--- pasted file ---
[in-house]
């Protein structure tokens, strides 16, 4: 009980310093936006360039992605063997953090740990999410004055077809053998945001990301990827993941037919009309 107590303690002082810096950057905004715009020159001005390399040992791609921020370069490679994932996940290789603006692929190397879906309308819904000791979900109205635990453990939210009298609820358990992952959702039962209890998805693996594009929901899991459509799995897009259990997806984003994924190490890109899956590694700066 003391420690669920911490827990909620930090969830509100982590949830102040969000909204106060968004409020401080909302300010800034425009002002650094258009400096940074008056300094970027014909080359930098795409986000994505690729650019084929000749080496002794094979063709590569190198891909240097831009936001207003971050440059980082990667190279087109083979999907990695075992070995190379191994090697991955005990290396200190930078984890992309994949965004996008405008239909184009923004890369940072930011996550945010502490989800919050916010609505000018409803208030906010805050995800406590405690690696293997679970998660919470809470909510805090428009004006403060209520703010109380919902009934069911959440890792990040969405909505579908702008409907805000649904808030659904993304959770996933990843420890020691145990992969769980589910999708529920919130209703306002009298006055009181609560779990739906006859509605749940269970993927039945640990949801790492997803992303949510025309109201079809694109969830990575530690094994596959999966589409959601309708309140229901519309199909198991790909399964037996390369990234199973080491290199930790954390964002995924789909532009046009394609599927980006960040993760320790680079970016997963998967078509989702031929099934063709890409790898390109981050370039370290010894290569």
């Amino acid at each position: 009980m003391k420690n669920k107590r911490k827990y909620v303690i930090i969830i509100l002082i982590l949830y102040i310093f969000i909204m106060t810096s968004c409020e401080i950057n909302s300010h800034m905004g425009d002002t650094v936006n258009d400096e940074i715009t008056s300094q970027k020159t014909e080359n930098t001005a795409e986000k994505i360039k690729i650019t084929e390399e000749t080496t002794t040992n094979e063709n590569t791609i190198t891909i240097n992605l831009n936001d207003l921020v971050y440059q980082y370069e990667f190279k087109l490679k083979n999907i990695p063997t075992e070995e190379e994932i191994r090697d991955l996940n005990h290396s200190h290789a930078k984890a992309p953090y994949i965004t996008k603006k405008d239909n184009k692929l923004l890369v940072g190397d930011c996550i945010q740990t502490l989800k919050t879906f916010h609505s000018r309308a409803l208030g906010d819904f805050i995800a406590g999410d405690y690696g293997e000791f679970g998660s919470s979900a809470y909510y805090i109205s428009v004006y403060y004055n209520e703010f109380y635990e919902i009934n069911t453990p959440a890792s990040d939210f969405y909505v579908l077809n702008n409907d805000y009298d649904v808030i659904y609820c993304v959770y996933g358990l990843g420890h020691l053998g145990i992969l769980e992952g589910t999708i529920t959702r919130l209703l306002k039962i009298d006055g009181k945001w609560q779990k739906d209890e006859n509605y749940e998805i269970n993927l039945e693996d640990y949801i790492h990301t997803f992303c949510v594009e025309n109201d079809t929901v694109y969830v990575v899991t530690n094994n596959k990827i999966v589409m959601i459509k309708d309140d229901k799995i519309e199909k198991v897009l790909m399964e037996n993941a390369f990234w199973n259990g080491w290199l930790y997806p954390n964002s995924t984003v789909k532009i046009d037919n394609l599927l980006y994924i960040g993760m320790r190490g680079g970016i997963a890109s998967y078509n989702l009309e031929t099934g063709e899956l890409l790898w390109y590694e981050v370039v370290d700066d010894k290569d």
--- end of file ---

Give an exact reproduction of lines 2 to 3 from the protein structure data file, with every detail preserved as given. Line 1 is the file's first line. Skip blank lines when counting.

């Protein structure tokens, strides 16, 4: 009980310093936006360039992605063997953090740990999410004055077809053998945001990301990827993941037919009309 107590303690002082810096950057905004715009020159001005390399040992791609921020370069490679994932996940290789603006692929190397879906309308819904000791979900109205635990453990939210009298609820358990992952959702039962209890998805693996594009929901899991459509799995897009259990997806984003994924190490890109899956590694700066 003391420690669920911490827990909620930090969830509100982590949830102040969000909204106060968004409020401080909302300010800034425009002002650094258009400096940074008056300094970027014909080359930098795409986000994505690729650019084929000749080496002794094979063709590569190198891909240097831009936001207003971050440059980082990667190279087109083979999907990695075992070995190379191994090697991955005990290396200190930078984890992309994949965004996008405008239909184009923004890369940072930011996550945010502490989800919050916010609505000018409803208030906010805050995800406590405690690696293997679970998660919470809470909510805090428009004006403060209520703010109380919902009934069911959440890792990040969405909505579908702008409907805000649904808030659904993304959770996933990843420890020691145990992969769980589910999708529920919130209703306002009298006055009181609560779990739906006859509605749940269970993927039945640990949801790492997803992303949510025309109201079809694109969830990575530690094994596959999966589409959601309708309140229901519309199909198991790909399964037996390369990234199973080491290199930790954390964002995924789909532009046009394609599927980006960040993760320790680079970016997963998967078509989702031929099934063709890409790898390109981050370039370290010894290569």
């Amino acid at each position: 009980m003391k420690n669920k107590r911490k827990y909620v303690i930090i969830i509100l002082i982590l949830y102040i310093f969000i909204m106060t810096s968004c409020e401080i950057n909302s300010h800034m905004g425009d002002t650094v936006n258009d400096e940074i715009t008056s300094q970027k020159t014909e080359n930098t001005a795409e986000k994505i360039k690729i650019t084929e390399e000749t080496t002794t040992n094979e063709n590569t791609i190198t891909i240097n992605l831009n936001d207003l921020v971050y440059q980082y370069e990667f190279k087109l490679k083979n999907i990695p063997t075992e070995e190379e994932i191994r090697d991955l996940n005990h290396s200190h290789a930078k984890a992309p953090y994949i965004t996008k603006k405008d239909n184009k692929l923004l890369v940072g190397d930011c996550i945010q740990t502490l989800k919050t879906f916010h609505s000018r309308a409803l208030g906010d819904f805050i995800a406590g999410d405690y690696g293997e000791f679970g998660s919470s979900a809470y909510y805090i109205s428009v004006y403060y004055n209520e703010f109380y635990e919902i009934n069911t453990p959440a890792s990040d939210f969405y909505v579908l077809n702008n409907d805000y009298d649904v808030i659904y609820c993304v959770y996933g358990l990843g420890h020691l053998g145990i992969l769980e992952g589910t999708i529920t959702r919130l209703l306002k039962i009298d006055g009181k945001w609560q779990k739906d209890e006859n509605y749940e998805i269970n993927l039945e693996d640990y949801i790492h990301t997803f992303c949510v594009e025309n109201d079809t929901v694109y969830v990575v899991t530690n094994n596959k990827i999966v589409m959601i459509k309708d309140d229901k799995i519309e199909k198991v897009l790909m399964e037996n993941a390369f990234w199973n259990g080491w290199l930790y997806p954390n964002s995924t984003v789909k532009i046009d037919n394609l599927l980006y994924i960040g993760m320790r190490g680079g970016i997963a890109s998967y078509n989702l009309e031929t099934g063709e899956l890409l790898w390109y590694e981050v370039v370290d700066d010894k290569d």